Resolution 1264 (2001)
Code of good practice in electoral matters
1. Free and fair elections at regular intervals by secret ballot are a fundamental requirement for a political system to be recognised as a democracy.
2. The conditions in which elections are conducted depend to a large extent on the political and cultural traditions and positive law of each country. However, there are universal standards which set absolute minimum requirements or prohibit certain forms of conduct in order for elections to be considered free and democratic.
3. At the moment, despite the work which international organisations such as the OSCE’s Office for Democratic Institutions and Human Rights (ODIHR) and the Council of Europe have been doing for some years, there is no single text setting out the basic rules for the conduct of elections.
4. The Assembly strongly believes that, because of its special role as the guardian of democracy in Europe and its expertise in electoral matters, the Council of Europe could and should play a pioneering role in codifying election rules and standards. This would prevent the application of different standards and make a positive contribution towards the assessment of situations in member states regarding the monitoring of their commitments.
5. The existence of the European Commission for Democracy through Law (Venice Commission) as an active part of the Council of Europe could reinforce the role of the Council in electoral matters. The organisation of co-operation and co-ordination between the Venice Commission and the Parliamentary Assembly should be enhanced so as to make fuller use of the Assembly’s experience in this area, as well as the expertise of the Congress of Local and Regional Authorities of Europe (CLRAE) as regards local and regional elections.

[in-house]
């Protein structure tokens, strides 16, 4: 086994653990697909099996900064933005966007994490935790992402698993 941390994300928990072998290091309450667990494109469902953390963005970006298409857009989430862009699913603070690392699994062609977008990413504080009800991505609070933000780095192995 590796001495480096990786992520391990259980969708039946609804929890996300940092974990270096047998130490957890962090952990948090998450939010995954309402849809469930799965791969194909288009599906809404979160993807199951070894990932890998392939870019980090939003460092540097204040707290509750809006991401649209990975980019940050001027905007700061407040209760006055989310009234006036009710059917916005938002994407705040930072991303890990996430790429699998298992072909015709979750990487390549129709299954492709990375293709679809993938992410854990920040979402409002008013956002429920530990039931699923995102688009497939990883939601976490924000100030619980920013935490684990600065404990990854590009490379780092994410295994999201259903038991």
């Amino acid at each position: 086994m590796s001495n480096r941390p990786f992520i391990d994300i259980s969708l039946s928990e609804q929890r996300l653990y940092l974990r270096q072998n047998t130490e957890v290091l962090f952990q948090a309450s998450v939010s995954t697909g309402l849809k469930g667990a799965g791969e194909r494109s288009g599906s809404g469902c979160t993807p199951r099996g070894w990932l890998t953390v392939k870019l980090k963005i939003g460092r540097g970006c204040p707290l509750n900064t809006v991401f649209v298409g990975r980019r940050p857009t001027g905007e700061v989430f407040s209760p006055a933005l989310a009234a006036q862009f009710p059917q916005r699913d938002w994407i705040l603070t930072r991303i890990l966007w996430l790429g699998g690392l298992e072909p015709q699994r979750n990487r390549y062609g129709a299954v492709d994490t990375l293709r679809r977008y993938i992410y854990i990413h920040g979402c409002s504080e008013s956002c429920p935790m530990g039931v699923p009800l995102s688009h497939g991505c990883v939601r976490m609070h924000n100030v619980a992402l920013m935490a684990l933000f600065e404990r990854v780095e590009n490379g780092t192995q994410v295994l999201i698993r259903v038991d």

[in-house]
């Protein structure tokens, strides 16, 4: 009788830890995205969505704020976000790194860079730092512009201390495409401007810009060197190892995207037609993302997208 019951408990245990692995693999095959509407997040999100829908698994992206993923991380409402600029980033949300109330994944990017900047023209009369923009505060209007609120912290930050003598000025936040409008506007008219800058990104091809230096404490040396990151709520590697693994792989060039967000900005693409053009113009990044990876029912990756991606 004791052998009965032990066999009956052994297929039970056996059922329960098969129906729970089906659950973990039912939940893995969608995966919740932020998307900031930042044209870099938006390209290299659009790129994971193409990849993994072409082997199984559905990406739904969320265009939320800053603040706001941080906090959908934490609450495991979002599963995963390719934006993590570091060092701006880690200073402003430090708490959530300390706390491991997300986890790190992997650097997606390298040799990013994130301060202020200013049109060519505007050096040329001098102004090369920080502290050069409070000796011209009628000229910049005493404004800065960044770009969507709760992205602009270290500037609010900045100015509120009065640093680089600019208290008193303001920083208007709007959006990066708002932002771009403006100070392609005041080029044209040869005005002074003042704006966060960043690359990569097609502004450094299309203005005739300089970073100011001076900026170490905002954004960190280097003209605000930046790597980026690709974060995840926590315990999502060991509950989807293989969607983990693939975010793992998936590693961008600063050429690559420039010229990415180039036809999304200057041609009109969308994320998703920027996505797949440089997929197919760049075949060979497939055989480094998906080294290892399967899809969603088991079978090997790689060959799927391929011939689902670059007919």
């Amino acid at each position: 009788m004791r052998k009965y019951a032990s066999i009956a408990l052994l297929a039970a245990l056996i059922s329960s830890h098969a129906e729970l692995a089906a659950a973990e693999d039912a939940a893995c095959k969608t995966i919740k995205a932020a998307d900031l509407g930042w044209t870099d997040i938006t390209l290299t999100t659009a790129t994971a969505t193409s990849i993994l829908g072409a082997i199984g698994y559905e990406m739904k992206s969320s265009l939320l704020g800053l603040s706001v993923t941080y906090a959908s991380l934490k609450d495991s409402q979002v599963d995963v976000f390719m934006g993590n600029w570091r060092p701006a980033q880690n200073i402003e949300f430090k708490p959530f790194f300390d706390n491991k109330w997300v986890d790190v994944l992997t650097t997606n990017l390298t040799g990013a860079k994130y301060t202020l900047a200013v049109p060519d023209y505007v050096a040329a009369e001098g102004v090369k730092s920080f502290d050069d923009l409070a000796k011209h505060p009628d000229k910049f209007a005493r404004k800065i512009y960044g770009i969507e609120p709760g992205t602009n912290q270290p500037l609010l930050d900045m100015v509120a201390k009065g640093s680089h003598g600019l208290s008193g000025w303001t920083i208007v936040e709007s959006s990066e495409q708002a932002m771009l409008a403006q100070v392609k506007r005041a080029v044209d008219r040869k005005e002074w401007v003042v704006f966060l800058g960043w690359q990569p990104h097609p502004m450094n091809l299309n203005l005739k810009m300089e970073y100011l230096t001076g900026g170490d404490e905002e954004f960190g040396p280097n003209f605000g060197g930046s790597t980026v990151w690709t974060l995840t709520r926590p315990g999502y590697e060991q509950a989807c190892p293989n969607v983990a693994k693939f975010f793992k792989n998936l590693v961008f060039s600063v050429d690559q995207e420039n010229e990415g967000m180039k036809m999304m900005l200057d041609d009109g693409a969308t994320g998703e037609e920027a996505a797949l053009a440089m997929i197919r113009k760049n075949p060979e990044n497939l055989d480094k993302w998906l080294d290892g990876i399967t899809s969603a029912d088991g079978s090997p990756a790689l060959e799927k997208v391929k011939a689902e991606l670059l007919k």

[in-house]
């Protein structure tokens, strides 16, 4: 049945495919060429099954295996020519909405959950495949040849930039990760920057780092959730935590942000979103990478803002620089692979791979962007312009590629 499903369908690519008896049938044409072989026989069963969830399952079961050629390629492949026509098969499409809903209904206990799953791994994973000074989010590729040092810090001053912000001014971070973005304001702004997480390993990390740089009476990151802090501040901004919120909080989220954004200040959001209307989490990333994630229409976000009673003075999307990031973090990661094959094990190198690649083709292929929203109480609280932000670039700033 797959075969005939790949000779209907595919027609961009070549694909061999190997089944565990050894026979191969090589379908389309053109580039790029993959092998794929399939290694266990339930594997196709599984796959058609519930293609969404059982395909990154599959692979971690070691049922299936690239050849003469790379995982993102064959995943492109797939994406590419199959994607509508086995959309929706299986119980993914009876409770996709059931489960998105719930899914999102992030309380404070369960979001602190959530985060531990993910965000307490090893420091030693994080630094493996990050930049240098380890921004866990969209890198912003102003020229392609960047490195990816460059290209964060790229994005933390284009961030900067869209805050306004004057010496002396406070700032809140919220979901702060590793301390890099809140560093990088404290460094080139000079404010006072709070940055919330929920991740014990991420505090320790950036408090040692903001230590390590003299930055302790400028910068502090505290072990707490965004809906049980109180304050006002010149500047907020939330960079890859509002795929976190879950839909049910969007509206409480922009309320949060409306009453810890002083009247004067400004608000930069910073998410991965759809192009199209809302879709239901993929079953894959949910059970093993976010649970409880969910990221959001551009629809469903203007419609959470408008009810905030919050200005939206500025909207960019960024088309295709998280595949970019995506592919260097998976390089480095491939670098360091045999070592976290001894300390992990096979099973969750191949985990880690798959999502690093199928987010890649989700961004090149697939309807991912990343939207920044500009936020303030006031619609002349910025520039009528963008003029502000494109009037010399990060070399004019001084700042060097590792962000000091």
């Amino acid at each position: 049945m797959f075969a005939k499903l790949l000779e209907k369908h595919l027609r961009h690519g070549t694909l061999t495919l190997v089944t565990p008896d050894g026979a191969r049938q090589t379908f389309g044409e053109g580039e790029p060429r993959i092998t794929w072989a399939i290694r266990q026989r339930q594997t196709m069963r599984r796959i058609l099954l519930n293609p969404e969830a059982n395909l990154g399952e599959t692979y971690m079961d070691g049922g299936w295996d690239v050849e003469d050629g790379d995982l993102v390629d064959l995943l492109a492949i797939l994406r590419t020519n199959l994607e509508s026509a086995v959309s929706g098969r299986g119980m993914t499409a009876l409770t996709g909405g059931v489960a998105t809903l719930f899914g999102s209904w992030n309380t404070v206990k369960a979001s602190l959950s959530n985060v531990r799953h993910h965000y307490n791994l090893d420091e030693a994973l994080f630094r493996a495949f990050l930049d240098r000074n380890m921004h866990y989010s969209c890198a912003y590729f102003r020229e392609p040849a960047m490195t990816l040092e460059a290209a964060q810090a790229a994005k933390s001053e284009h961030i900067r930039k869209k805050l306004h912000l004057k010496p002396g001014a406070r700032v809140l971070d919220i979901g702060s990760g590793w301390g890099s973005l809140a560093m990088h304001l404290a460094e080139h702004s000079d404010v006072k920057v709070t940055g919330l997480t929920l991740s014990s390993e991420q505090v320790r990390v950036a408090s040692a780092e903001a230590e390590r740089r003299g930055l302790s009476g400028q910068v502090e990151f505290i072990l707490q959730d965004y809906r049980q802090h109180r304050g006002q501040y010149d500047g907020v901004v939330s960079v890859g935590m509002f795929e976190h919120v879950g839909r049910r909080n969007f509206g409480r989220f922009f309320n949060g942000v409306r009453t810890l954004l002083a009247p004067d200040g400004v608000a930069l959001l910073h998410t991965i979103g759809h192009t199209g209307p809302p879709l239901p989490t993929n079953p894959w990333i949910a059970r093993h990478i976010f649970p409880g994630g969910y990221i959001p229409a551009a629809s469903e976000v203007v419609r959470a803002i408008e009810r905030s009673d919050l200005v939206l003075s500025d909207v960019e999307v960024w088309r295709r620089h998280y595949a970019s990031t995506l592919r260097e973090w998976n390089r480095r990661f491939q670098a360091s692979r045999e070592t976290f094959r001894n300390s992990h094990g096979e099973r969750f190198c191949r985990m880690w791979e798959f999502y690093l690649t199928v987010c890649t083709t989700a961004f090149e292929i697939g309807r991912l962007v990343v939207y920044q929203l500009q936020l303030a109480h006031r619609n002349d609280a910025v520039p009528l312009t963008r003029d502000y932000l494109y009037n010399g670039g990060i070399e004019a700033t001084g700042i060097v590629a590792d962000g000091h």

6. The Assembly therefore calls on the Venice Commission:
i. to set up a working group, comprising representatives of the Parliamentary Assembly, the CLRAE and possibly other organisations with experience in the matter, with the aim of discussing electoral issues on a regular basis;
ii. to devise a code of good practice in electoral matters which might draw, inter alia, on the guidelines set out in the appendix to the explanatory memorandum of the report on which this resolution is based (Doc. 9267), on the understanding that this code should include rules on the run-up to the election, the elections themselves and on the period immediately following the vote;
iii. as far as its resources allow, to compile a list of the underlying principles of European electoral systems by co-ordinating, standardising and developing current and planned surveys and activities. In the medium term, the data collected on European elections should be entered into a database, and analysed and disseminated by a specialised unit.